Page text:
Different styles of music as reggaeDub to adapt - that is my artistic identity, my trademark. And it's a good resource, the genre of music Dub To introduce people who have a completely different musical horizon. With familiar melodies I not only arouse feelings and memories, but also curiosity. It's my way of keeping music universal and my audience diverse; I and my productions cannot be taken over by a single community.

The melody is mine Dub-Adaptations. I need a fascinating melody that I fine-tune through tempo and arrangement. The rhythm has to flow of course: whether steppers, rockers, one drop - if it doesn't fit, it will be changed again. It is important not to dilute the intake; it has to remain an adaptation - by no means a complete transformation.

“The melody is mine Dub-Adaptations. "

Everything is recorded live on my recordings and no samples are used. I play keyboards, drums / percussions and bass myself; other musicians can join in if necessary. Occasionally, over the course of time, I was able to acquire a wide range of sounds and a wide variety of instruments - such as percussions, vintage synths, SynDrums and the like.

The best part of my job, however, is the mix: Coming from the old school, I've worked with different boards and techniques. I've only been using Pro Tools for 15 years; it allows me to revise the mixes as long as necessary. I also use a lot of old equipment like the Roland Space Echo RE-201, various spring reverbs, vintage phasers, self-made things, etc.

Mato productions have a typical, "clean" sound that reminds me of productions from the early 1980s - is that intended?

I'm a big fan of the 70's and 80's sounds, but don't want to imitate them - I just try to adapt the soundtracks to my own hearing. Anyway, I'm a big fan of the Channel One sound - that's my personal milestone to be reached. This sound still benefits from the glow of the 1970s, but already has a clearer, more precise sound. Add a small dose of “2.0” and the Mato sound is ready.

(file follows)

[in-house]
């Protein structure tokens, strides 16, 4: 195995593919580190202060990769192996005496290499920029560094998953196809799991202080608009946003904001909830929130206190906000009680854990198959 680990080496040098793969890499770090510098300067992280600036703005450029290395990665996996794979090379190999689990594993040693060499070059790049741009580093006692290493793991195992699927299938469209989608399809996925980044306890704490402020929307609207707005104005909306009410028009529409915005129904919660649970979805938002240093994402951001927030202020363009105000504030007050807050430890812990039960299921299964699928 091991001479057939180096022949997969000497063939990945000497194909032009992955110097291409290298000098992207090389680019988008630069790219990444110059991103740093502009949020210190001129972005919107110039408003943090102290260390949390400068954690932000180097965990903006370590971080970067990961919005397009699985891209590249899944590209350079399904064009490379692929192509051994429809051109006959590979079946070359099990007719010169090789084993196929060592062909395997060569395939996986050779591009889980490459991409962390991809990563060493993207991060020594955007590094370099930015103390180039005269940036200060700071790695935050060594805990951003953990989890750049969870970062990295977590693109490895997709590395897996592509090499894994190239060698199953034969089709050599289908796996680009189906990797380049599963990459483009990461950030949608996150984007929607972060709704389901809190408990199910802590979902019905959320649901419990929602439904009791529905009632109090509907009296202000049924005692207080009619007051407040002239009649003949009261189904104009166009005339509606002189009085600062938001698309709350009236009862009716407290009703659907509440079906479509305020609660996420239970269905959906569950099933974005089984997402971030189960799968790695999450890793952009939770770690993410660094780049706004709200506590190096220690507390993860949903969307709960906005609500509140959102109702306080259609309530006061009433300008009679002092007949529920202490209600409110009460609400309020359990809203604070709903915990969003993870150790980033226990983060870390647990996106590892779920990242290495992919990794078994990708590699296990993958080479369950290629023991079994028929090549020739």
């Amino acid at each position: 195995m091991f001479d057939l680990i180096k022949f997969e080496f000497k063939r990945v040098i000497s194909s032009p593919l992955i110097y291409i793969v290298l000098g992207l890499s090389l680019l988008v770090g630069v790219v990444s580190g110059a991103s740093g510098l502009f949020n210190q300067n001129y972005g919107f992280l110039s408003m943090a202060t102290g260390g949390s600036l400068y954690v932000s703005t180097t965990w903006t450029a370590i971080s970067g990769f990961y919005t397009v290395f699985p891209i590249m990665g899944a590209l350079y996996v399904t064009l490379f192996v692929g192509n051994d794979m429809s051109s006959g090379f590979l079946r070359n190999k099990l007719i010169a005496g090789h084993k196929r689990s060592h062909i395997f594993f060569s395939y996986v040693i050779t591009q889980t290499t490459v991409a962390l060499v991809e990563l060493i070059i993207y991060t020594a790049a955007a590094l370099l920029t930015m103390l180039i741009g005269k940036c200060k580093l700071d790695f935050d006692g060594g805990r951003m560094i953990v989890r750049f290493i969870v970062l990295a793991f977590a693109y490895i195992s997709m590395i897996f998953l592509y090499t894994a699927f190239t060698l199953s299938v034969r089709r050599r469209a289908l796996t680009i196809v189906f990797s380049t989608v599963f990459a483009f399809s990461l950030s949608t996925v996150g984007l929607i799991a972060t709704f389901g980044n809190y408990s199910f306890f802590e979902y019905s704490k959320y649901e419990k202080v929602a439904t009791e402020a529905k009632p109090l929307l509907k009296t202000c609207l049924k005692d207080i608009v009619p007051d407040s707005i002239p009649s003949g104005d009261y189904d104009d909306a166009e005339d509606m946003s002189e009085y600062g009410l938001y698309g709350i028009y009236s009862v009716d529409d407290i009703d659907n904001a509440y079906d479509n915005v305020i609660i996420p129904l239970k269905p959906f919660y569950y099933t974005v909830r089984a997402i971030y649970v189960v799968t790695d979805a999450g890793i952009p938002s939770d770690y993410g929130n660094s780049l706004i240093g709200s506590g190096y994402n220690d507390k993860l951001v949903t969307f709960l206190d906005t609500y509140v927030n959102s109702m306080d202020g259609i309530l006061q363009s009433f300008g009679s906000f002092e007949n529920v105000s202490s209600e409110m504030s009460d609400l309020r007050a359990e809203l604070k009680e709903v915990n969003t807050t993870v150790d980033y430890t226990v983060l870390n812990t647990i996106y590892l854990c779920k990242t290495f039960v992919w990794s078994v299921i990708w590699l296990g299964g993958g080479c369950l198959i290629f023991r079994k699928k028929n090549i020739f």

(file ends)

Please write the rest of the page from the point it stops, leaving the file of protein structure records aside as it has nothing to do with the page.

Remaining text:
The drums on your recordings have their very own, unmistakable sound - soft, but with a heavy punch. Let me guess: You play the drums yourself. 

Right! I started playing when I was 13 because my brother needed a drummer for his band. After some experience I founded a reggae band - or rather: an orchestra with a brass section and all the trimmings. That was an important lesson for me not only in music: to hear the others, to perceive one another.

After school I started to study drums - first in France, then further in the USA, where I graduated from the Los Angeles Music Academy in 1998. So I'm first and foremost a drummer who plays his riddims. I adjust and tune my drums precisely to get the sound I want. This is probably the most time-consuming work in my productions, but it is the origin of my own sound identity. The drums must always be present and precise; They can only be bumpy when I'm doing hip-hop (I'm a big fan of Dr. Dre). So the secret is out: behind an album by Dub Mix producer Mato is actually a drummer's album!

Your productions don't have the extra-heavy bass that you would expect from Dub expected. He seems rather reluctant, possibly to adapt to European listening habits. How important is sound to you in general?

As with any genre of music, there is a Dub different possibilities and never just one way to get to the goal. Even if I use all means, I can still bring in my own style. As a drummer, I love powerful bass - there is nothing more effective in my music than the sub-bass because I use it. But unlike other styles where the bass is mixed in the foreground, I prefer the traditional, balanced mix. I wouldn't see that as Europe-related ... my audience is all over the world.